UK – The Food Standards Agency (FSA), the standards regulator in the United Kingdom, has ordered Dorset Oyster, the shellfish providers of choice for top restaurants and chefs in the Kingdom, to recall their products due to concerns of norovirus.
The FSA confirmed it was looking into a “possible outbreak of sickness and diarrhoea” linked to oyster consumption. Norovirus, also called the “winter vomiting bug”, is a stomach bug that causes vomiting and diarrhoea. It can be very unpleasant, but usually goes away in about 2 days. Close contact with infected person can lead to transmission.
“We are aware of reports of a possible outbreak of sickness and diarrhoea which may be linked to the consumption of oysters and are working closely with the UK Health Security Agency and relevant local authorities to establish the facts,” said, Tina Potter, Head of Incidents, FSA.
The Director of Poole-based Dorset Oysters said they’ve not had any complaints from their products but claimed the food wouldn’t be contaminated if Wessex Water weren’t “pumping sewage” into the sea.
“We sell 20-50,000 oysters a week and we have yet to have complaints from any of our customers. The sewage is constant here now. Wessex Water is pumping it out regularly,” he told the BBC terming the sewage system as “antiquated and overrun,” he said.
Mr. Miles added that while he did not think there was currently a problem with his stock, the origin of the illness was hard to trace as some restaurants offered a “medley of oysters from different places”.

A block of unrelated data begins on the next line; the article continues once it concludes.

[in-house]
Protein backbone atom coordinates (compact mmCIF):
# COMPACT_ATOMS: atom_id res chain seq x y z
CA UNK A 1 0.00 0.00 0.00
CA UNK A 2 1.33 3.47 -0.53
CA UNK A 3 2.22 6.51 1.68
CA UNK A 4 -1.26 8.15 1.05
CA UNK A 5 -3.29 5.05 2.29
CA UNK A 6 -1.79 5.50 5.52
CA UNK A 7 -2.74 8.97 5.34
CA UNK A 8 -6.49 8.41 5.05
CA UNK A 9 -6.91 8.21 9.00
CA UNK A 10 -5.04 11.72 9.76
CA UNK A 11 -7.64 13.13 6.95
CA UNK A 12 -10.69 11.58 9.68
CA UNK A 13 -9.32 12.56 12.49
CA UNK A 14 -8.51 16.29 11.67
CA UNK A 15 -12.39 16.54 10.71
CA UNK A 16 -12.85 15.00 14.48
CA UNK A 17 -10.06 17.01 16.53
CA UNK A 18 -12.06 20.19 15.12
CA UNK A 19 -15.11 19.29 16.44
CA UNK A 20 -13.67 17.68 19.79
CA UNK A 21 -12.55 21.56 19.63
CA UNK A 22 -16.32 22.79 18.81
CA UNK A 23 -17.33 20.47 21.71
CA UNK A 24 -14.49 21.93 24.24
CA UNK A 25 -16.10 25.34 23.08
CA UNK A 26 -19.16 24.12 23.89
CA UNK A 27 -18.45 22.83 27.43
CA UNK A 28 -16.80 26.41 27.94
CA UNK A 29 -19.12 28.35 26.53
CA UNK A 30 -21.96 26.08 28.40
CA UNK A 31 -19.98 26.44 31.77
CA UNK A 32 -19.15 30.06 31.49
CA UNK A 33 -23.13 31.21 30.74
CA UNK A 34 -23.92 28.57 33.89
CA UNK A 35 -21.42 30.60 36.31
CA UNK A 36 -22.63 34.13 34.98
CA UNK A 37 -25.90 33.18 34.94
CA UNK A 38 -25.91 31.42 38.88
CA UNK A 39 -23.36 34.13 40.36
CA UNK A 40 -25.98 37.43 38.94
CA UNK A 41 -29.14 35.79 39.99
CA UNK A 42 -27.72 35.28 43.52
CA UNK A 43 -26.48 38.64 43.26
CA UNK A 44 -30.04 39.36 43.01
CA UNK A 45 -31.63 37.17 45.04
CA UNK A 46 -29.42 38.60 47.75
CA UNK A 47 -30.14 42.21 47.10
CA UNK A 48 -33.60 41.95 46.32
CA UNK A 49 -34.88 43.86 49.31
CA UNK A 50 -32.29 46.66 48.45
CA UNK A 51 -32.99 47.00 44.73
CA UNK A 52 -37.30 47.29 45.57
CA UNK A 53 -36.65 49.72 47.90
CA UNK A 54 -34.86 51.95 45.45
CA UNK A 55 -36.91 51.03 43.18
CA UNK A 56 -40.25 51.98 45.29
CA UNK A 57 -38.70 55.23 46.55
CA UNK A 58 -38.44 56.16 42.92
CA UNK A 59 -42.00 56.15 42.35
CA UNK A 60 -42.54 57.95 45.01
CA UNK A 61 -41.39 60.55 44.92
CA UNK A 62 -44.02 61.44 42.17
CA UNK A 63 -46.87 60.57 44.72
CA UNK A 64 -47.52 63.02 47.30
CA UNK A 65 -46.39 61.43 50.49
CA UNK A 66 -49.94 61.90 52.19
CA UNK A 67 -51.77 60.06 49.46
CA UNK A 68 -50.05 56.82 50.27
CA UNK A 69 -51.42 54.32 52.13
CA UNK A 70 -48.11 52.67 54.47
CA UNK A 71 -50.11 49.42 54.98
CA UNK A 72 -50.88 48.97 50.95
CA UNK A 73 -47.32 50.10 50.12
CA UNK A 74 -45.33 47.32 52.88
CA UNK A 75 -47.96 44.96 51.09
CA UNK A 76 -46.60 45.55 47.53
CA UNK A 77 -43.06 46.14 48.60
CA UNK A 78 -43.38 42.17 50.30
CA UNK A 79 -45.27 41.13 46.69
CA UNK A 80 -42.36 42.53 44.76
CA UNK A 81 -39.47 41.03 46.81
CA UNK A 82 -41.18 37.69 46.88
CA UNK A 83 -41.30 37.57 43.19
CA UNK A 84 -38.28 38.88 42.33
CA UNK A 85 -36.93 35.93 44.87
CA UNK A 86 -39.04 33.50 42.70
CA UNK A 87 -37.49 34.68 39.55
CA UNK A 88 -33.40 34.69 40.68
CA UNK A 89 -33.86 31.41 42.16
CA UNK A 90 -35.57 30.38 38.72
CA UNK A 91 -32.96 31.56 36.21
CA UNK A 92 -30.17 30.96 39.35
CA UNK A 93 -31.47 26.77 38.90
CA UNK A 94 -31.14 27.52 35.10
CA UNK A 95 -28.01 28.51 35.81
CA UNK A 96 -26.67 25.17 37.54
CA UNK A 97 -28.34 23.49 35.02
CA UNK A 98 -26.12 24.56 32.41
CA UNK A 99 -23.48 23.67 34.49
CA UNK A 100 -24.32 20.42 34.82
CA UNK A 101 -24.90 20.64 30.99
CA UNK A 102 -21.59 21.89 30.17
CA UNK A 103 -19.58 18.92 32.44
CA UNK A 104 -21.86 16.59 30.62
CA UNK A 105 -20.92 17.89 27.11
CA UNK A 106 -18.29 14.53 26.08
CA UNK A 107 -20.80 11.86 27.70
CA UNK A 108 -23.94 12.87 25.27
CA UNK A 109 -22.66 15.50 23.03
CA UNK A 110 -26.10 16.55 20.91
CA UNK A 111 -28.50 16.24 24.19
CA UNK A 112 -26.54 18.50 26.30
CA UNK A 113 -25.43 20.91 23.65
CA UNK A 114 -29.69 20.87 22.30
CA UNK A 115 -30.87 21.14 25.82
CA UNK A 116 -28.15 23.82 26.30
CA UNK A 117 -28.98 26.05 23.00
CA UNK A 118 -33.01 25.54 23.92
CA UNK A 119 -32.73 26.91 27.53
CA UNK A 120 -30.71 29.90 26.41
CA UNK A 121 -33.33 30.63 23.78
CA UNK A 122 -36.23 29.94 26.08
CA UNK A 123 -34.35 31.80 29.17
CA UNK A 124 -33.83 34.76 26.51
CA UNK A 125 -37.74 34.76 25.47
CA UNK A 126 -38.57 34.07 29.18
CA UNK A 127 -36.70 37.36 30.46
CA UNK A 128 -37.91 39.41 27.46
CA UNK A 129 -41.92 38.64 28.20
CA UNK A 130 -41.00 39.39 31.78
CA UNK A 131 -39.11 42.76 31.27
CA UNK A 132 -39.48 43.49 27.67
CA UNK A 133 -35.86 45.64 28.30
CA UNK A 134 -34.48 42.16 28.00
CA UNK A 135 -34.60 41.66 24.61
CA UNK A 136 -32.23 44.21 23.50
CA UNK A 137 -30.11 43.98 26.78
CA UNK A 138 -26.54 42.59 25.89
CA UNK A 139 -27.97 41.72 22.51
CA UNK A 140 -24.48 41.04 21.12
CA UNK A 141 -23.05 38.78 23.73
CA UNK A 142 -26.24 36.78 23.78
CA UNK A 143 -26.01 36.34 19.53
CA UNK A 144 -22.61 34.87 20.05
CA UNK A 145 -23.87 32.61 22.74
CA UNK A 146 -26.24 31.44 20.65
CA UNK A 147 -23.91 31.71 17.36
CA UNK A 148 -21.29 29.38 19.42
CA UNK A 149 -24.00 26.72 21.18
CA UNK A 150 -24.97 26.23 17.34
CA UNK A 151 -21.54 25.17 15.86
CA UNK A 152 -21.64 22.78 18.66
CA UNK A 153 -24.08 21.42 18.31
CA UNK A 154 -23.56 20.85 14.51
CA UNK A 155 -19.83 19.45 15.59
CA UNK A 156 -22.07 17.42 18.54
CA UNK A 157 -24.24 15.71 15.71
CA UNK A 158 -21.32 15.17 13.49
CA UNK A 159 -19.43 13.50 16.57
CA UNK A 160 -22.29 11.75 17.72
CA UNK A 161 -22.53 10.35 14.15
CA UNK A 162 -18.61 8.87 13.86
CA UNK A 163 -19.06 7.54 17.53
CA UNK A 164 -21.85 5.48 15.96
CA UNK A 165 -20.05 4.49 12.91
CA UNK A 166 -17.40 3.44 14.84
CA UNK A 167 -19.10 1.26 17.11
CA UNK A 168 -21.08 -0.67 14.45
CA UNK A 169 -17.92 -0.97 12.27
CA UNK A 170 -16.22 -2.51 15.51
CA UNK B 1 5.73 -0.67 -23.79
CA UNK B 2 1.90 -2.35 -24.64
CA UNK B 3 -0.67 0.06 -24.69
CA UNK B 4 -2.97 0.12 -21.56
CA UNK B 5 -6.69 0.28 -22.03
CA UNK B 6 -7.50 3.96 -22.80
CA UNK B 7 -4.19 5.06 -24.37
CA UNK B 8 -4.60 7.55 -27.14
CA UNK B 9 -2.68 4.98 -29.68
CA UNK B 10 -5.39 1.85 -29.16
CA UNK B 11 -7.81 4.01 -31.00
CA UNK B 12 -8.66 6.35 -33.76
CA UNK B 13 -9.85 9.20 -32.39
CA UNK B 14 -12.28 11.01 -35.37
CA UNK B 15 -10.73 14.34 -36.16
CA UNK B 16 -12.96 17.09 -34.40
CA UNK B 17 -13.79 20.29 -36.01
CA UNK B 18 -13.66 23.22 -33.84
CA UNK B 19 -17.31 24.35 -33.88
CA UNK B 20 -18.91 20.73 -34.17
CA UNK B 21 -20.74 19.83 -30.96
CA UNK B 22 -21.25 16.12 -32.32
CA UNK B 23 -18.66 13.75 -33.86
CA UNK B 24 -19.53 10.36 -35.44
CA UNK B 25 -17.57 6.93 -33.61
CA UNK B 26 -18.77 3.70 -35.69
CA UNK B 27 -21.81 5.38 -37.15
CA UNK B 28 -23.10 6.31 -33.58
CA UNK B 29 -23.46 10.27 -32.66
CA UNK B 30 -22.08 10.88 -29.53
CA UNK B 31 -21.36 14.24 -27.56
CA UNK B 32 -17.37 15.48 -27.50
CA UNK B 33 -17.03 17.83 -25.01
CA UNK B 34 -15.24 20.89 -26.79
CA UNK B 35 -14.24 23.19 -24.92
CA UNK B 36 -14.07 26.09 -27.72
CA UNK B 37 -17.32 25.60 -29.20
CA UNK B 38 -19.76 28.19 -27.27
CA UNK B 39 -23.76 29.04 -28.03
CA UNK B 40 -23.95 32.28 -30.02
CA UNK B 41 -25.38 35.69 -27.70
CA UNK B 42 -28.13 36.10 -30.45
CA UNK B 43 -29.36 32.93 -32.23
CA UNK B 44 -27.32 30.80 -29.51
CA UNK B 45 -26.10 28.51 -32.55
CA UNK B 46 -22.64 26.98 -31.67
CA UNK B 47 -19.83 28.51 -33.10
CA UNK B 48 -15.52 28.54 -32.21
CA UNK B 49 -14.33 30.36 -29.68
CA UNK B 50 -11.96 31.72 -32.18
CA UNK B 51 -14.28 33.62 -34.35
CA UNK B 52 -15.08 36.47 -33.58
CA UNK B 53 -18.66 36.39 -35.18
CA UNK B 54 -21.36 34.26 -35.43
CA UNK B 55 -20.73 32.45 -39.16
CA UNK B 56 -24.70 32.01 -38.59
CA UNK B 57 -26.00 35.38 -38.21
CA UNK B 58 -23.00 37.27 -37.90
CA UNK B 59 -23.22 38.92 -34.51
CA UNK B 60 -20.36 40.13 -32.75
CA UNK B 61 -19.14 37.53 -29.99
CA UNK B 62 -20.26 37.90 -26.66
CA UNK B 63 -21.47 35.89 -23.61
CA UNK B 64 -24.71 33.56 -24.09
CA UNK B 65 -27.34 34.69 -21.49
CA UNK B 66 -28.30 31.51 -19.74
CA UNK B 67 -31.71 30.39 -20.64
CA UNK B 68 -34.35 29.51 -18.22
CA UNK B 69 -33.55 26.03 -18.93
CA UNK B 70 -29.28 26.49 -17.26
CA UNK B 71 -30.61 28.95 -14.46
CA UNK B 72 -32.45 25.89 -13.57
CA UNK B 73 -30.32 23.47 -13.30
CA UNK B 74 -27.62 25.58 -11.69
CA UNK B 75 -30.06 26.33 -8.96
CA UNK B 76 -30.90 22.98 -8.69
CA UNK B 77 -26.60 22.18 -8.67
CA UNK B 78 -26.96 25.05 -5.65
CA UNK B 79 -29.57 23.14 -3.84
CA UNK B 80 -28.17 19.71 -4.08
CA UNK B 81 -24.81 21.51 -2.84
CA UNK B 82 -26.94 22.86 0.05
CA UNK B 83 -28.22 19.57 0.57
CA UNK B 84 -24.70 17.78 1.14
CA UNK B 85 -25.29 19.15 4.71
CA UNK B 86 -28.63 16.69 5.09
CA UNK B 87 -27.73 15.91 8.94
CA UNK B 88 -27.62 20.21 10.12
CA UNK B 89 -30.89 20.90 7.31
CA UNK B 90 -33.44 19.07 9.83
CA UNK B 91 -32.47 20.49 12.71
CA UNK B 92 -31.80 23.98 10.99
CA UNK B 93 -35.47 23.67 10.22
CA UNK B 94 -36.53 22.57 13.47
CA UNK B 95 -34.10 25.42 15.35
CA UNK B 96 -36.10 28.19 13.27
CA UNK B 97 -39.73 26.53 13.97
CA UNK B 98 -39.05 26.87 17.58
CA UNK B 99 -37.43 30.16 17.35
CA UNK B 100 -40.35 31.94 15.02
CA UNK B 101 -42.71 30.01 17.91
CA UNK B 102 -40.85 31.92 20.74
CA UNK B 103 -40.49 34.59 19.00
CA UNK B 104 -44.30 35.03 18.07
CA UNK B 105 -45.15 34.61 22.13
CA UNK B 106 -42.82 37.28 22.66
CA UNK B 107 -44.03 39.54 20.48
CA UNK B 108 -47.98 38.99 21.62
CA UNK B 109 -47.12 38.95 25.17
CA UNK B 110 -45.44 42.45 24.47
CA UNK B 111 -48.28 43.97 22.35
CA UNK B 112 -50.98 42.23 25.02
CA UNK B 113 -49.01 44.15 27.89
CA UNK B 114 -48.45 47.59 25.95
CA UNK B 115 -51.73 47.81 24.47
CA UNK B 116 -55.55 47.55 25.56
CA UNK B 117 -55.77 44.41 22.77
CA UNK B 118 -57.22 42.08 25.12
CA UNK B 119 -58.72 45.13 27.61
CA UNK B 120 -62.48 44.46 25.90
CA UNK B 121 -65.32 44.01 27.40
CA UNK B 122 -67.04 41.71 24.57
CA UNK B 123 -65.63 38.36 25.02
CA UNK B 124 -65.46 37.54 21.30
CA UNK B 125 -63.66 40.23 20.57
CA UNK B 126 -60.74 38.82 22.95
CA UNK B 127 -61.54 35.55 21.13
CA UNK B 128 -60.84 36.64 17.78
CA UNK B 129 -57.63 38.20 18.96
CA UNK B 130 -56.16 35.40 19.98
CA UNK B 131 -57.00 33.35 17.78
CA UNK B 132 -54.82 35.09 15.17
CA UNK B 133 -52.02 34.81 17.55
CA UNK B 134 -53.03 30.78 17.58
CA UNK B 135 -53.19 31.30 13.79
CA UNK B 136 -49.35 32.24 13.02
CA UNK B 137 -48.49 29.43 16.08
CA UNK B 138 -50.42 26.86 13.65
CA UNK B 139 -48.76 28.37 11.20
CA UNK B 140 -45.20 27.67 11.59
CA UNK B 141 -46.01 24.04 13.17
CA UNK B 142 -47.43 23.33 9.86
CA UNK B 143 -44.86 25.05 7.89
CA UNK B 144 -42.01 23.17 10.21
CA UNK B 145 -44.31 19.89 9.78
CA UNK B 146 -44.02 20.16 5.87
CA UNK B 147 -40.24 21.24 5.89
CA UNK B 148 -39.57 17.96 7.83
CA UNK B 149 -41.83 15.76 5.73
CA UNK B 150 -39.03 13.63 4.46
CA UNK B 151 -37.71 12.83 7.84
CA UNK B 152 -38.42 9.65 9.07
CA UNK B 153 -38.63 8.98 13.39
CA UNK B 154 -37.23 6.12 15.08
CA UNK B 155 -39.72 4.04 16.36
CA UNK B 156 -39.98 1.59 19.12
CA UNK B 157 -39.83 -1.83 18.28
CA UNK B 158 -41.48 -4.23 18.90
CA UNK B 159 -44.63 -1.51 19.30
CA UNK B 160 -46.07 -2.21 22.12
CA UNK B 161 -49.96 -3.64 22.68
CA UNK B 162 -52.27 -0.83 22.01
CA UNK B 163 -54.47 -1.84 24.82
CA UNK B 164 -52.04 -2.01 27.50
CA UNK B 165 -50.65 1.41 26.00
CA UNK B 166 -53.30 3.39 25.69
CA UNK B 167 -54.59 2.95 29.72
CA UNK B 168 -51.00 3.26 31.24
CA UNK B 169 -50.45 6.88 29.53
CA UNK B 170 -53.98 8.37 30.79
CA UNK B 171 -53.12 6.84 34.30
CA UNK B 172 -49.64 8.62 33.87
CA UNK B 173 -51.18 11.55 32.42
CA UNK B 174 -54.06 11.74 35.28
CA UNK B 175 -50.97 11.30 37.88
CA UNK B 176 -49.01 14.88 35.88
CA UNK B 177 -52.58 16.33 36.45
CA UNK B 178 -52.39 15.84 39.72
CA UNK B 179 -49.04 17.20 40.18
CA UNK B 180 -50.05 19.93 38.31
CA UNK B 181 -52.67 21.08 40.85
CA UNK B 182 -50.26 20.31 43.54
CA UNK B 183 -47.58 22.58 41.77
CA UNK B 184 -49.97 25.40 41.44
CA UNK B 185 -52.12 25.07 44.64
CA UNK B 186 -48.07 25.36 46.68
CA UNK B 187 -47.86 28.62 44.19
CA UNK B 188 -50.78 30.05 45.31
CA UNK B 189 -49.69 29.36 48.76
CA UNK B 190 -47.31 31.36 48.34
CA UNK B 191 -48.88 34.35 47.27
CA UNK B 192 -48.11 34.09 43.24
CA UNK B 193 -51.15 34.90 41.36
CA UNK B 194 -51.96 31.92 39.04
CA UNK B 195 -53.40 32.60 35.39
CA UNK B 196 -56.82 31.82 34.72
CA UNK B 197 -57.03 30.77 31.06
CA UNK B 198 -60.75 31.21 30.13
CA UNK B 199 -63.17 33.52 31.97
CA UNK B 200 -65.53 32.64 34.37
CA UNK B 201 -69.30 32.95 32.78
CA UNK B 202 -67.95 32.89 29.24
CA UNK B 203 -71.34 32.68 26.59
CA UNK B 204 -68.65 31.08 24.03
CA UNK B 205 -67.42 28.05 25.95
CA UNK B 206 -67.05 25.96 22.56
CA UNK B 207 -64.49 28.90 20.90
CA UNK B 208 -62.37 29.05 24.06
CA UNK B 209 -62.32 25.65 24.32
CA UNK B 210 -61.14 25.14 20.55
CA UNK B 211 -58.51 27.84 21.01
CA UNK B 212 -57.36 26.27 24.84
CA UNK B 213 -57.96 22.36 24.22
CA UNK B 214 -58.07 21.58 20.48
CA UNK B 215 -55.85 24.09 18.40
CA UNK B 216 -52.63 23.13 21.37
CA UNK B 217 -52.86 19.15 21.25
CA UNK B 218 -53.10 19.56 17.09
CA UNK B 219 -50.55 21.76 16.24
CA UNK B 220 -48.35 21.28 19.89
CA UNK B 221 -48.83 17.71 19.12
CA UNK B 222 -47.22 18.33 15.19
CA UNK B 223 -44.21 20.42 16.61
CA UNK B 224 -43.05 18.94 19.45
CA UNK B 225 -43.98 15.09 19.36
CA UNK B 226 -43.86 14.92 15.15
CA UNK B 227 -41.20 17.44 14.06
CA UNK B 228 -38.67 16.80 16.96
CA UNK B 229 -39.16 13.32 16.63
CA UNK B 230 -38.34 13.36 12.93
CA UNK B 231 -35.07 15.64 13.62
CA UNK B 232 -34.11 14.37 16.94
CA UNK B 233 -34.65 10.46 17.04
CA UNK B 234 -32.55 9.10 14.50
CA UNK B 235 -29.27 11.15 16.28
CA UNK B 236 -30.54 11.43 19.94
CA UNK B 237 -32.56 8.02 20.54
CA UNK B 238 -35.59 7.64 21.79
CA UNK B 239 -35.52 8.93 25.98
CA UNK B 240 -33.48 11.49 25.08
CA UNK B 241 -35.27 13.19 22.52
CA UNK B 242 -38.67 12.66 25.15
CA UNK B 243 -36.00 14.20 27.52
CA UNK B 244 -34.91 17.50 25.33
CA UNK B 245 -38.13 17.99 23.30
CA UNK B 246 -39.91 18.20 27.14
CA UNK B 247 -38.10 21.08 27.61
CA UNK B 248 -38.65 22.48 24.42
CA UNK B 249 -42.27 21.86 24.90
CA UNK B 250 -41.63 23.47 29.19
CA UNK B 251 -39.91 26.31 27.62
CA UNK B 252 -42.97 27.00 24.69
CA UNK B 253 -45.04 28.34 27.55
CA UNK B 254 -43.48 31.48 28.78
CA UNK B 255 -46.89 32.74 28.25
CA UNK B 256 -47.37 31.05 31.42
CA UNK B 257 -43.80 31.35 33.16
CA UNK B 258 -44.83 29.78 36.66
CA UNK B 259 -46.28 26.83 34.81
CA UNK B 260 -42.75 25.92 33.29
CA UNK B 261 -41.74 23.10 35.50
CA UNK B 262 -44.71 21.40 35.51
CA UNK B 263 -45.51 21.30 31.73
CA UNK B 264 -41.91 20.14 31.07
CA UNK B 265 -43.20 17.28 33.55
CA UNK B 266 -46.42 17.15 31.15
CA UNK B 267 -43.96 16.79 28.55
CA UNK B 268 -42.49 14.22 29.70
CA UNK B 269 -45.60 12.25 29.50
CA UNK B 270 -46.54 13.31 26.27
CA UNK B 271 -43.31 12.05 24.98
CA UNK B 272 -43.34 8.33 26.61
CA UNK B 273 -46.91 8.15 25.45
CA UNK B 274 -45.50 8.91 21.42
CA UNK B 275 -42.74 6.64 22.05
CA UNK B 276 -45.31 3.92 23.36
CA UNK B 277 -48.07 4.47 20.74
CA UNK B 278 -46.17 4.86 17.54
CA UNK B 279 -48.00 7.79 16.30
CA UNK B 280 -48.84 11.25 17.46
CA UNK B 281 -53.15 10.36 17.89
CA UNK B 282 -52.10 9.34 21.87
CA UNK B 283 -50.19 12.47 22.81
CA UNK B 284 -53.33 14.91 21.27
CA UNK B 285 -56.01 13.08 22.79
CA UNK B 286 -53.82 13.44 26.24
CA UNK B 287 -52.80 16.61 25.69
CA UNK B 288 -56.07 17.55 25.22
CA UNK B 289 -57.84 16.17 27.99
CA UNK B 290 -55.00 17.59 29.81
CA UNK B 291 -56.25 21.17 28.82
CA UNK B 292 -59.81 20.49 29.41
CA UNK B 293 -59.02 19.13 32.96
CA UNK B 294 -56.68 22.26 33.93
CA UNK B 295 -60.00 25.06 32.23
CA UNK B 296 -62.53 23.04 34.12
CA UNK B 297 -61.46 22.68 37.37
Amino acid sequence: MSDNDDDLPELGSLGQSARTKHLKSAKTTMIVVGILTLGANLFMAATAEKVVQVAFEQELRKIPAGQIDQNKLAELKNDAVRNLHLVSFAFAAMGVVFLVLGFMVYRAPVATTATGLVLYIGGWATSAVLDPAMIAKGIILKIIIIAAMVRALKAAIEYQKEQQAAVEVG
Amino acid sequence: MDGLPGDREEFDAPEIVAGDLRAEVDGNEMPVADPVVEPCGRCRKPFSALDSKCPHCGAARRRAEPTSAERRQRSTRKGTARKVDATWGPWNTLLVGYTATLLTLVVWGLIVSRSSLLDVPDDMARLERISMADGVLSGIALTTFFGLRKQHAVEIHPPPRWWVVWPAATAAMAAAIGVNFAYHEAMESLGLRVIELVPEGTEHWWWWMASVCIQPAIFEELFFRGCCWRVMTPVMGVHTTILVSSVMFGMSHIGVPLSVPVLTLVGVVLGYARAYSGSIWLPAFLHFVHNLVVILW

Wessex water refutes contamination claims
Wessex water, the accused water supply and sewerage utility company serving an area of South West England, said Norovirus has been “exceptionally high in the community” following the easing of Covid-19 restrictions,
In a statement, it countered the claims saying it did not “pump sewage into the sea”, and that “storm overflows occasionally operate during heavy rainfall events to prevent flooding and rarely cause a pollution”.
Wessex’s spokesperson said the company regularly takes samples of wastewater from water recycling centre discharges and storm overflows in the Poole Harbour area, and that no concerns had been raised by public health teams.
“There are many sources of microbiological contamination which can impact water quality, including urban runoff, agricultural runoff and private sewage treatment systems such as septic tanks,” he added.
Wessex Water added that it was working on a system to predict deteriorating water quality, which would reduce recall notices.
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